The Orthodox Nationalist

The Orthodox Nationalist

Fr. Matthew Raphael Johnson

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About Fr. Matthew Raphael Johnson, Ph.D

Matthew Raphael Johnson is a scholar of Russian Orthodox history and philosophy. His research interests focus on Russian political theory and religious ideas, concentrating on the central role of nationalism, Eurasianism and the Orthodox tradition as forms of rebellion against globalism and liberalism.

He completed his doctorate at the University of Nebraska in 1999 as a recipient of the Sennen Fellowship, focusing on anti-modernist social philosophy. His dissertation surveyed Michael Oakeshott’s critique of positivism.

Having taught at the University of Nebraska and Mount St. Mary’s University in Maryland, he continues to translate, write and lecture, regularly drawing disapproval from left and right alike. An agrarian, royalist and Slavophile, his writing relegates him to the periphery of American life, a place he finds quite congenial.

Dr. Johnson is the author of several books, including Sobornosti: Essays on the Old Faith; Heavenly Serbia and the Medieval Idea; Orthodoxy, Autocracy, Nationality: Lectures on Medieval Russia; The Ancient Orthodox Tradition in Russian Literature; The Third Rome: Holy Russia, Tsarism and Orthodoxy; and Russian Populist: The Political Theory of Vladimir Putin.

9 Comments

Kenneth Shaw

Thank you for your work. I’m not Orthodox yet, but I hope to be so as soon as I can work it all out.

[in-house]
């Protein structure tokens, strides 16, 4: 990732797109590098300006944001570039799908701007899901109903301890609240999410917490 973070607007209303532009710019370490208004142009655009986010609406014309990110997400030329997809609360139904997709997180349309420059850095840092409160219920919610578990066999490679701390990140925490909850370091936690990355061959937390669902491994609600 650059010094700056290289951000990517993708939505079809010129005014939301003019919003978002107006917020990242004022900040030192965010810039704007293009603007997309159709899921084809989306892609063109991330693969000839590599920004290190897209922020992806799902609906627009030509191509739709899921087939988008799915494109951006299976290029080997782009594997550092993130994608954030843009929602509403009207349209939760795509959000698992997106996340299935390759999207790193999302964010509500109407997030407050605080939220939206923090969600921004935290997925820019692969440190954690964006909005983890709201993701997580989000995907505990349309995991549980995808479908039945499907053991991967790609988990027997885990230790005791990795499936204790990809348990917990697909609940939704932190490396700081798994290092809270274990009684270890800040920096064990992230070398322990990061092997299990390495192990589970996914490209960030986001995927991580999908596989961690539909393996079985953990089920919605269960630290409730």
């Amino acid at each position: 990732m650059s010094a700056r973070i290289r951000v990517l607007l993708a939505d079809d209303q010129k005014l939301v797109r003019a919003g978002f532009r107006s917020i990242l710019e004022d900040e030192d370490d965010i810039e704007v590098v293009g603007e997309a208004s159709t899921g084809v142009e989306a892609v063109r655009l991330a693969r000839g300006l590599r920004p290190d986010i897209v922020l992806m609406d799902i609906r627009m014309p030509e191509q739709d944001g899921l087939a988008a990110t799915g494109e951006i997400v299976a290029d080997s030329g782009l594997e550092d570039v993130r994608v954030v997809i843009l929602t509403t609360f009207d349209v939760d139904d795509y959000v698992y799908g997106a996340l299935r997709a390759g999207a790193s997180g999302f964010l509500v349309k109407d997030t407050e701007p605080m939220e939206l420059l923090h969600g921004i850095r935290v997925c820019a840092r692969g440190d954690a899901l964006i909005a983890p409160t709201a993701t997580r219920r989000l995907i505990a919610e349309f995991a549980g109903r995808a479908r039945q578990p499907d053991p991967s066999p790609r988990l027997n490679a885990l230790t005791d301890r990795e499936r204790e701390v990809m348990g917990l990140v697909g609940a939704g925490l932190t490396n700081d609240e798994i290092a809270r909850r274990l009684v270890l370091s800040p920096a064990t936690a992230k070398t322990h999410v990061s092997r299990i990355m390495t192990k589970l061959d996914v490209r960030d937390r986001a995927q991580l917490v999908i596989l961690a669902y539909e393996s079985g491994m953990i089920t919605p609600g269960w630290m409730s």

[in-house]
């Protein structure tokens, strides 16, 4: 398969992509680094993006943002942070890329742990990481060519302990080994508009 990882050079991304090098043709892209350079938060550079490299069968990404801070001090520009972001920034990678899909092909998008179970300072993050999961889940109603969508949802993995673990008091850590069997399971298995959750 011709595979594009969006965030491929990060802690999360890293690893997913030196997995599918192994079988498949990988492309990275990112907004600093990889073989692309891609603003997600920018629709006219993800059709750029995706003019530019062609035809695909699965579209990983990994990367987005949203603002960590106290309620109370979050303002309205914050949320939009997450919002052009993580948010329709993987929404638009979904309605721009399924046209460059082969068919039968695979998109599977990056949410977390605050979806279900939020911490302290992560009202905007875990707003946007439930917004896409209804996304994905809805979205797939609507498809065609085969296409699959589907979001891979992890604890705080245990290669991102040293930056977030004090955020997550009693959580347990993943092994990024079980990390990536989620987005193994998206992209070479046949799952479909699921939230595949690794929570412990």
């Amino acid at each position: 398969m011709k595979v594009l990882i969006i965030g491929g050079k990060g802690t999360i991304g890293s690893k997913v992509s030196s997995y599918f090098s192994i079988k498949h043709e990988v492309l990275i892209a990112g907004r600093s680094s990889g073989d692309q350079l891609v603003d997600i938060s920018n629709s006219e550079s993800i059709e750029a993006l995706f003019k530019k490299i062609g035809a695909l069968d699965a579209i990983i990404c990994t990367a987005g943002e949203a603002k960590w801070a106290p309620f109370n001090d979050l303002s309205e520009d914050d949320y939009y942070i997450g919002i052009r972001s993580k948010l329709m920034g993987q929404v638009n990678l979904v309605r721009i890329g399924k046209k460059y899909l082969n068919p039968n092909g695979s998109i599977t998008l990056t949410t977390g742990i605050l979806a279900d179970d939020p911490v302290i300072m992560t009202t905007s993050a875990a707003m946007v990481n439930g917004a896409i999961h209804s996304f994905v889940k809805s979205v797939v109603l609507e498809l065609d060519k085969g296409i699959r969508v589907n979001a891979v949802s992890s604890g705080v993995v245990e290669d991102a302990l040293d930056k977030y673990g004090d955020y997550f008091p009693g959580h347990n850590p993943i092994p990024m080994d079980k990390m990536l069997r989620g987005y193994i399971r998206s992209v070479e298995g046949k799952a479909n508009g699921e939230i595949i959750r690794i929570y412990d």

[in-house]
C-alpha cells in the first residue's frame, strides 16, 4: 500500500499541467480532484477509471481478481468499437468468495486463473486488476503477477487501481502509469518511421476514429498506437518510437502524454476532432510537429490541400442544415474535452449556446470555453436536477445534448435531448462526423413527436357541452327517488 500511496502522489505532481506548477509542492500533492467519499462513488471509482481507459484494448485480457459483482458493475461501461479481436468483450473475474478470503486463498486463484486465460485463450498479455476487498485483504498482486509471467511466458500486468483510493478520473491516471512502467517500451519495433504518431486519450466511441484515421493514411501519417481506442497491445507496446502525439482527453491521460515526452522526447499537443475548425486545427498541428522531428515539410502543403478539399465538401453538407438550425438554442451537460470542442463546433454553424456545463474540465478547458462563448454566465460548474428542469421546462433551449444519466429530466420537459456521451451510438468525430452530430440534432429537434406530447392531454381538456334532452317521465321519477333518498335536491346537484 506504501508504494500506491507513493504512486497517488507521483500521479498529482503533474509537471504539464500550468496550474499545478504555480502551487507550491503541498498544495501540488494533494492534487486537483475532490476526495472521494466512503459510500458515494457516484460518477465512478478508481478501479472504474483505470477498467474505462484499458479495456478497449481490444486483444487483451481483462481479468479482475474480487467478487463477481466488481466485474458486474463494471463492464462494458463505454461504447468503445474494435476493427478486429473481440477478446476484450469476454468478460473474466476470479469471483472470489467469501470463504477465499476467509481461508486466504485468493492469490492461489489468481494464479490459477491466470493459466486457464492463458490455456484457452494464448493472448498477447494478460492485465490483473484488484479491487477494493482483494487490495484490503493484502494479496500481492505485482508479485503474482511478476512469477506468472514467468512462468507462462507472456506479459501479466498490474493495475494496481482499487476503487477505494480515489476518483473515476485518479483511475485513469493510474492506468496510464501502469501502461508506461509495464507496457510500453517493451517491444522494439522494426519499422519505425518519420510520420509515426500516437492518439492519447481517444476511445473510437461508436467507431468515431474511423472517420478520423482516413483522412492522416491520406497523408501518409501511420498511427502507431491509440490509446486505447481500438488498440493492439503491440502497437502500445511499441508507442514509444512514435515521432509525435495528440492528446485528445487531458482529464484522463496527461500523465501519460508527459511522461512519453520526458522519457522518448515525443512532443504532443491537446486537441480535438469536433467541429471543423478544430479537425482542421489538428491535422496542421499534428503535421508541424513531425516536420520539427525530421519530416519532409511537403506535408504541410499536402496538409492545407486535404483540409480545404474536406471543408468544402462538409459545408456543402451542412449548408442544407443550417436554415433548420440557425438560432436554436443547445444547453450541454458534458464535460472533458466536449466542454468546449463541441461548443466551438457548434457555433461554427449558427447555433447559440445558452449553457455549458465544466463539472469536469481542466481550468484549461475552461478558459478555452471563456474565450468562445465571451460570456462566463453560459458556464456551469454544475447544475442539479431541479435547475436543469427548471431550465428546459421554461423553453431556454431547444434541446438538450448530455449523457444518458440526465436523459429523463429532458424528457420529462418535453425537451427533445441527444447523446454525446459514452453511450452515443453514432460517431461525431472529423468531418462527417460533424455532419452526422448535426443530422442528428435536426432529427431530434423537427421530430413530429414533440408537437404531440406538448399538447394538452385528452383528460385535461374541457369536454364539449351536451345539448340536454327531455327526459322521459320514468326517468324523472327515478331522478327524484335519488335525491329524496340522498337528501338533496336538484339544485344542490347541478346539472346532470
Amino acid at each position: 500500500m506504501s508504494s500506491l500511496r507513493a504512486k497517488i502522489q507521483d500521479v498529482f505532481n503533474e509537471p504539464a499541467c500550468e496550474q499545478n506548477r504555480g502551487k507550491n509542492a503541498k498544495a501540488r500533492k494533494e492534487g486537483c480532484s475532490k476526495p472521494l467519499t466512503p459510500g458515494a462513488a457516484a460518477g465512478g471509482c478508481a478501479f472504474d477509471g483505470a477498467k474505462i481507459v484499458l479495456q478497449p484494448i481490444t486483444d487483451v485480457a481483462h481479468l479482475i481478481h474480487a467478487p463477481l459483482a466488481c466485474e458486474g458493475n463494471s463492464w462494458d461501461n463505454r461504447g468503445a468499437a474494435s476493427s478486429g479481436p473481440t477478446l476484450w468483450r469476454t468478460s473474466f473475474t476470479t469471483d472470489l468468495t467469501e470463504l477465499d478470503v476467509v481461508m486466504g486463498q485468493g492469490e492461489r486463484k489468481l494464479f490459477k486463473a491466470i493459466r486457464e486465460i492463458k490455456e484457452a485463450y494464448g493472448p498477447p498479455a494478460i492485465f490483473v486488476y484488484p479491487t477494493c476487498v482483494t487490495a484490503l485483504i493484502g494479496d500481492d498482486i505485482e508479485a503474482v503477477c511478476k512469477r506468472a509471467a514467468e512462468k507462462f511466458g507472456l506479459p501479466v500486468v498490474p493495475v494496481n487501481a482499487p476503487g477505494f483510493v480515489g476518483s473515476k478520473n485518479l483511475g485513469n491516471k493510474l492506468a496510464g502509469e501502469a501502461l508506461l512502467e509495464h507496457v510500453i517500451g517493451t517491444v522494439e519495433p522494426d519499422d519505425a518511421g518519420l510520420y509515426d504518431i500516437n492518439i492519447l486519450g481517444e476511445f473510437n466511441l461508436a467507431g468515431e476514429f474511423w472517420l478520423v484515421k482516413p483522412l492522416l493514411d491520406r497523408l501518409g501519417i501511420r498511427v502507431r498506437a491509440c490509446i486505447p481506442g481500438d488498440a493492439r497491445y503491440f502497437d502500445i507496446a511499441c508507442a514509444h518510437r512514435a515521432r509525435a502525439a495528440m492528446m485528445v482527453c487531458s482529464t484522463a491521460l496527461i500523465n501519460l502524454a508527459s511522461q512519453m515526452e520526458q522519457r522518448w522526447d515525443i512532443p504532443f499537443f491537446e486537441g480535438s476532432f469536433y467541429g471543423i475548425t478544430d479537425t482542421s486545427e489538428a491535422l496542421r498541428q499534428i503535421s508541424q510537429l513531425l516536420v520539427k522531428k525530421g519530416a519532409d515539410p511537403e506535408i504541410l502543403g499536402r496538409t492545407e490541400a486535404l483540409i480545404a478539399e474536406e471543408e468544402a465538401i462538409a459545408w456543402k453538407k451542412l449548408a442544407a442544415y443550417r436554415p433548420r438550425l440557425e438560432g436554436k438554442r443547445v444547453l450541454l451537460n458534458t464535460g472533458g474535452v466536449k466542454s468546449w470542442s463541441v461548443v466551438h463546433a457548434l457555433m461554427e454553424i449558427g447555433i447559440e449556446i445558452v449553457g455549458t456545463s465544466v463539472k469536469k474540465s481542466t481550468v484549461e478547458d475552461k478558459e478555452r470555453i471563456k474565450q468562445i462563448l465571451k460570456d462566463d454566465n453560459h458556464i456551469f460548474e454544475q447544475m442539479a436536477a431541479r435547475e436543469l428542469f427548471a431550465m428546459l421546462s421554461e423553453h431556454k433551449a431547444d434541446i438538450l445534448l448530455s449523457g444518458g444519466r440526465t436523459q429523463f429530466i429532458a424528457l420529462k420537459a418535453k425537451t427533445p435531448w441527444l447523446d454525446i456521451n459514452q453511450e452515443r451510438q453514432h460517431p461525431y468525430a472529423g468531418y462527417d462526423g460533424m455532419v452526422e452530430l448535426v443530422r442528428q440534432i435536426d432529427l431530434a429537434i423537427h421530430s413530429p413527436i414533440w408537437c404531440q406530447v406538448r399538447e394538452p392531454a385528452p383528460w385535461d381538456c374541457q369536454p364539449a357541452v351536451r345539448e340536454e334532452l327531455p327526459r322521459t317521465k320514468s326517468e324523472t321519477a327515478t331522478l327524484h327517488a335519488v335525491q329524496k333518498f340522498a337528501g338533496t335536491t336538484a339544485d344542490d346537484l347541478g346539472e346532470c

I hope to see an English Orthodox Church in sympathy with an Orthodox Monarch cultivating a Christian civilization for our people.

Justina

While in theory monarchism sounds good (Orthodox monarchism) and
I am IN THEORY all for a strong ruler who gets the right things done (That’s right as in correct which is not always categorizable as “right”)
in practice there is a big problem. First off, great rulers are usually
replaced by inferior rulers who have the rule because of their hereditary
position. A choice perhaps with public plebescite playing a role, between all the relatives of both sexes might be better.

secondly the social and familial associations of the available monarchs
of the near future, are tied to the euro trash and corrupt elites they always were in the past.

thirdly any such situation would have to repudiate the idea of marrying only royals or only nobility – this leads to genetic disasters. not to mention social snobbery which is inconsistent with Orthodoxy.

Cynical_Guy42

Would this be a good thing for me as an American who’d like to know more about Orthodox Christianity? Orthodox Christianity has many appeals for me. The Catholic Church had many issues, and I’m not certain we Protestants fixed them. Not to mention that there’s been sexism and racism in Western Christian churches.

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